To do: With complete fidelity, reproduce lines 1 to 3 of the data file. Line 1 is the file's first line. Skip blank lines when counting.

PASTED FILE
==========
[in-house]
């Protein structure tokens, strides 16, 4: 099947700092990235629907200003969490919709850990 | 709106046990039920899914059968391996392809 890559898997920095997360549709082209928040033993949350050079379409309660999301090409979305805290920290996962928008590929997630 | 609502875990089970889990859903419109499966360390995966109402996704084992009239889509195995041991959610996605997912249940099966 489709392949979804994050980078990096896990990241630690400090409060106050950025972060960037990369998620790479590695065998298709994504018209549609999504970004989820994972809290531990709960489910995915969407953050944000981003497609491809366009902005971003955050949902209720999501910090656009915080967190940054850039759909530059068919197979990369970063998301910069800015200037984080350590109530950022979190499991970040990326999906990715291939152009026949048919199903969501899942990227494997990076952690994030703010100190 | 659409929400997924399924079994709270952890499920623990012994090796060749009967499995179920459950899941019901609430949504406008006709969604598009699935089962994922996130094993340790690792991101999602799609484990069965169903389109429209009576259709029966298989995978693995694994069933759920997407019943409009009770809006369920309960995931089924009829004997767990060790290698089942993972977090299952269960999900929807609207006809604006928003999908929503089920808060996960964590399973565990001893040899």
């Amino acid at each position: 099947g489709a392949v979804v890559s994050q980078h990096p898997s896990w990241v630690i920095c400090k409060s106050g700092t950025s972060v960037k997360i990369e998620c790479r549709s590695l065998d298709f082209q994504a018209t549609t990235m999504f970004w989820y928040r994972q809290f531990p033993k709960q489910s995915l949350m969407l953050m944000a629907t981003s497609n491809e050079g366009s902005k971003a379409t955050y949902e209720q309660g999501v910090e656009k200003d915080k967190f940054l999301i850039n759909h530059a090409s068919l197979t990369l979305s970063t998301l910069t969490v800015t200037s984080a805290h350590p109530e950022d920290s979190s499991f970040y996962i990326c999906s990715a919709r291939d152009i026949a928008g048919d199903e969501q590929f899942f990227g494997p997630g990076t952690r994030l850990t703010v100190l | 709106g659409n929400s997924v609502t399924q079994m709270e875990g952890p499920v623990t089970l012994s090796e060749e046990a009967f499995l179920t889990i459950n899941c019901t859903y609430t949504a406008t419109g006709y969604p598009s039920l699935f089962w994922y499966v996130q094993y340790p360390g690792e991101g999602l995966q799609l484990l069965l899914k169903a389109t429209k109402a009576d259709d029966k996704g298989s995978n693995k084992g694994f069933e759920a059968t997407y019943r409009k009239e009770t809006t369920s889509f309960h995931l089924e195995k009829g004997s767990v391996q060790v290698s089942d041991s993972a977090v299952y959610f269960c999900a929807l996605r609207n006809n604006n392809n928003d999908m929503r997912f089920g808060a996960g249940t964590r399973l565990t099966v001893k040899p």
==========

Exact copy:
[in-house]
């Protein structure tokens, strides 16, 4: 099947700092990235629907200003969490919709850990 | 709106046990039920899914059968391996392809 890559898997920095997360549709082209928040033993949350050079379409309660999301090409979305805290920290996962928008590929997630 | 609502875990089970889990859903419109499966360390995966109402996704084992009239889509195995041991959610996605997912249940099966 489709392949979804994050980078990096896990990241630690400090409060106050950025972060960037990369998620790479590695065998298709994504018209549609999504970004989820994972809290531990709960489910995915969407953050944000981003497609491809366009902005971003955050949902209720999501910090656009915080967190940054850039759909530059068919197979990369970063998301910069800015200037984080350590109530950022979190499991970040990326999906990715291939152009026949048919199903969501899942990227494997990076952690994030703010100190 | 659409929400997924399924079994709270952890499920623990012994090796060749009967499995179920459950899941019901609430949504406008006709969604598009699935089962994922996130094993340790690792991101999602799609484990069965169903389109429209009576259709029966298989995978693995694994069933759920997407019943409009009770809006369920309960995931089924009829004997767990060790290698089942993972977090299952269960999900929807609207006809604006928003999908929503089920808060996960964590399973565990001893040899």
């Amino acid at each position: 099947g489709a392949v979804v890559s994050q980078h990096p898997s896990w990241v630690i920095c400090k409060s106050g700092t950025s972060v960037k997360i990369e998620c790479r549709s590695l065998d298709f082209q994504a018209t549609t990235m999504f970004w989820y928040r994972q809290f531990p033993k709960q489910s995915l949350m969407l953050m944000a629907t981003s497609n491809e050079g366009s902005k971003a379409t955050y949902e209720q309660g999501v910090e656009k200003d915080k967190f940054l999301i850039n759909h530059a090409s068919l197979t990369l979305s970063t998301l910069t969490v800015t200037s984080a805290h350590p109530e950022d920290s979190s499991f970040y996962i990326c999906s990715a919709r291939d152009i026949a928008g048919d199903e969501q590929f899942f990227g494997p997630g990076t952690r994030l850990t703010v100190l | 709106g659409n929400s997924v609502t399924q079994m709270e875990g952890p499920v623990t089970l012994s090796e060749e046990a009967f499995l179920t889990i459950n899941c019901t859903y609430t949504a406008t419109g006709y969604p598009s039920l699935f089962w994922y499966v996130q094993y340790p360390g690792e991101g999602l995966q799609l484990l069965l899914k169903a389109t429209k109402a009576d259709d029966k996704g298989s995978n693995k084992g694994f069933e759920a059968t997407y019943r409009k009239e009770t809006t369920s889509f309960h995931l089924e195995k009829g004997s767990v391996q060790v290698s089942d041991s993972a977090v299952y959610f269960c999900a929807l996605r609207n006809n604006n392809n928003d999908m929503r997912f089920g808060a996960g249940t964590r399973l565990t099966v001893k040899p």